Mission students are eating healthier and learning food and nutrition knowledge, thanks to the Central Community Garden.
At École Mission Central Elementary, gardening grew of a vision by parents to turn the vacant lot next to the school into something that would build community. Their vision turned into reality when the Central Community Garden was built in 2016. The community garden includes plots for both the school and community members, in addition to a tasting box, seasonal and perennial plants, fruit trees, wild flowers, Mason bees and a sand box. Through learning how food grows and tasting the produce, the community garden contributes to students’ food literacy, which is a framework for healthy eating and includes food and nutrition knowledge, food skills and attitudes towards food.
In 2018, thanks to generous grants from Farm to School BC and Vancity, the school was able to purchase new gardening equipment and cooking supplies to allow the garden activities to expand to the whole school, as previously a small number of parents and teachers were using the school plots.
Cultivating food literacy
This past spring, all of the classes were able to take part in the garden activities. The primary classes planted the seeds while the intermediate classes did the weeding, watering, and harvesting.
Opportunities for students to taste fruits and vegetables, including those grown in the garden, were also planned for the whole school. In March, thanks to a generous donation from Save-On-Foods, all students prepared fruit salad with their buddy classes. The older students chopped the fruit, while the younger students peeled and prepped the oranges. For the school’s sport’s day event in June, the school community came together, as parents and volunteers helped the students prepare wraps. Leafy greens from the school garden plots, along with produce donated by Emma’s Acres and Save-On-Foods, were chopped up for the wraps by students the day before. School staff reported that both of these events were a big hit with the students, and most students were keen to try the fruit salads and wraps.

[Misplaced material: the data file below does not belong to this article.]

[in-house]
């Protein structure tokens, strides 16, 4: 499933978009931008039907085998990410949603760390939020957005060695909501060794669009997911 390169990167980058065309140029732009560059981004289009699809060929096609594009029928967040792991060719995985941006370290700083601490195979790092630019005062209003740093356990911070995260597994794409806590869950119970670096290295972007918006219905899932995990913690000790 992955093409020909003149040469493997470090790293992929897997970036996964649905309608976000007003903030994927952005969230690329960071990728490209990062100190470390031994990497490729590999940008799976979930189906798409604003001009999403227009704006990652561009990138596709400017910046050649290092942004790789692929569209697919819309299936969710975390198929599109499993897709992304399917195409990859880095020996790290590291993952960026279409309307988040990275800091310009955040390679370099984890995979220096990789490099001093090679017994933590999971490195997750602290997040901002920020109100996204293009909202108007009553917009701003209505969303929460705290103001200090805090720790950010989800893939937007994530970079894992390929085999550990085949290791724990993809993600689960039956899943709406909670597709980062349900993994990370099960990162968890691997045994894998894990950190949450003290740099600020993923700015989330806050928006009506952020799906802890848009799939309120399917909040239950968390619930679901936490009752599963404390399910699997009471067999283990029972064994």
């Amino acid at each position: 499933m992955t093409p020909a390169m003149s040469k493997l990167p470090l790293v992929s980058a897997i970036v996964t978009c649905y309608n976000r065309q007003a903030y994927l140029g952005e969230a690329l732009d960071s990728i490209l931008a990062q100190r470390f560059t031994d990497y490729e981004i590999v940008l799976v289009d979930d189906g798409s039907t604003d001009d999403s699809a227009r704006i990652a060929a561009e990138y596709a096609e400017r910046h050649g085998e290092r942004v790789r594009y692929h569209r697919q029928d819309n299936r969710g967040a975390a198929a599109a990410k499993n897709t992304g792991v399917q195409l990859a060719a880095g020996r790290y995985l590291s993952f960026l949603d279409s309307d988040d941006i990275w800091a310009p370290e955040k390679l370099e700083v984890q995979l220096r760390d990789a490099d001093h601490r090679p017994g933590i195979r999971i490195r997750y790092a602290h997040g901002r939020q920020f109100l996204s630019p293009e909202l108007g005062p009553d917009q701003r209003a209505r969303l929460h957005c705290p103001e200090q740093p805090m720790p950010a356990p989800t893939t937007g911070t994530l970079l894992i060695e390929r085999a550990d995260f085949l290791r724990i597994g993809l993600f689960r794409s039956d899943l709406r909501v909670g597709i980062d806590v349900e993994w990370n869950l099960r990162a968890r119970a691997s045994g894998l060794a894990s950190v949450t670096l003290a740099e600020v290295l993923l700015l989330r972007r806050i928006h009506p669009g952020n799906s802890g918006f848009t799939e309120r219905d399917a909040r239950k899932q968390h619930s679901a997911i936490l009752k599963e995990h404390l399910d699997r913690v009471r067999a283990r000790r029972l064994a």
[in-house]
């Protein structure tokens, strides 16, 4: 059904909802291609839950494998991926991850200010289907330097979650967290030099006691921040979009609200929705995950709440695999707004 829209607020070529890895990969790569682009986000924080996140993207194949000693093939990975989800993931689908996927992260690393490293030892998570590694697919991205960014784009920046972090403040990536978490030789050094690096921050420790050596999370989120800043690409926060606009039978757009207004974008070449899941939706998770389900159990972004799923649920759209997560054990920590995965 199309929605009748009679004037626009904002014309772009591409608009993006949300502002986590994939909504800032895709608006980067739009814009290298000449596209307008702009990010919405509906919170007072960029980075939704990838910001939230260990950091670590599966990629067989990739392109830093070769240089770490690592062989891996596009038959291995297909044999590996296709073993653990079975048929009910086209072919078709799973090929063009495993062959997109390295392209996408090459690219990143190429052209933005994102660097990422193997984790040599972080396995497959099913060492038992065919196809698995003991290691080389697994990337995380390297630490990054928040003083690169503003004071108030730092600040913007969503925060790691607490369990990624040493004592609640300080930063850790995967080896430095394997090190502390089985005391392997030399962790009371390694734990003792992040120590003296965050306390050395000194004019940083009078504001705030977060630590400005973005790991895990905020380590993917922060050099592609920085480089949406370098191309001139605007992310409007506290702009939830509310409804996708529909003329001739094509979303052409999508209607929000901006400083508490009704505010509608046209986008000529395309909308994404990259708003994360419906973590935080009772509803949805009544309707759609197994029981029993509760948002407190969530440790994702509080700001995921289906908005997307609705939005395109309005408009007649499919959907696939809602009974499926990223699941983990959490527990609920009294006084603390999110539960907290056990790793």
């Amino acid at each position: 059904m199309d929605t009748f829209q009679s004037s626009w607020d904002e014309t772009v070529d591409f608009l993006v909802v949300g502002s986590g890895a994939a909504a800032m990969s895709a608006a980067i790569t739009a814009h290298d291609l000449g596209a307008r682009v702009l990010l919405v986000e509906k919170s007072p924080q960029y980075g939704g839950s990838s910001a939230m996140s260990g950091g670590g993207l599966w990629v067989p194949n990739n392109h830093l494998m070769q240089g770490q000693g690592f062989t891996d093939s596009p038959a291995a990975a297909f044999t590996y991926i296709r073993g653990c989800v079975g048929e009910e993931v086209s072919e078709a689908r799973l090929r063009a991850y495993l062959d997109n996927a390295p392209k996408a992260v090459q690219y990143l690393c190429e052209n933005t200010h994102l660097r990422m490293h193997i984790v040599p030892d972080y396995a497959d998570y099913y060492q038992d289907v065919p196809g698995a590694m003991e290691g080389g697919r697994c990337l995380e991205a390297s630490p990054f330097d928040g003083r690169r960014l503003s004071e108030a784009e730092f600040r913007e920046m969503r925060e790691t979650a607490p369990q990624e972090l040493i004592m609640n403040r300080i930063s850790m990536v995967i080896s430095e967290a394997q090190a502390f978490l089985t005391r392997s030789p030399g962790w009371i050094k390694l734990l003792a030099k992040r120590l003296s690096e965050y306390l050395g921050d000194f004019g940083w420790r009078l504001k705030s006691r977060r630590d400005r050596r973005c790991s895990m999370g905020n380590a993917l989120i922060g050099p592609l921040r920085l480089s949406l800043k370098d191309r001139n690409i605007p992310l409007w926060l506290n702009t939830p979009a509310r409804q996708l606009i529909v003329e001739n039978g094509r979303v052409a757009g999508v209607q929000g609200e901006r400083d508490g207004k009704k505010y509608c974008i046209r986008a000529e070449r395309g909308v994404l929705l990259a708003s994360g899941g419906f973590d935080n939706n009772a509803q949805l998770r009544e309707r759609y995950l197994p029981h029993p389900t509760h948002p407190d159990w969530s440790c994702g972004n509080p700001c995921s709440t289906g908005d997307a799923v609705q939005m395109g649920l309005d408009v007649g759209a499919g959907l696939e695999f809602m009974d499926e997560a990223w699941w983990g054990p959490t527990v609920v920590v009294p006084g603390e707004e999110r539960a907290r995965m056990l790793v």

Garden challenges and benefits
Similar to many school gardens, challenges have included continued maintenance of the school garden plots, maintaining on-going funding, and planting schedules. Despite these challenges, the spring garden and school food activities have increased interest and commitment among classes to use and maintain the school garden in future years.
There were many benefits observed by school staff as a result of the students’ involvement in the garden and school food activities. Students:
- Exhibited calmer and more self-regulatory behaviour after spending time in the garden
- Acquired new food preparation skills
- Developed a better sense of community by preparing food together
- Were exposed to more fruits and vegetables at school
Thanks to Farm to School and many other supporters, including Fraser Health Population & Public Health Dietitians and Healthy School Nurses for supporting this school project.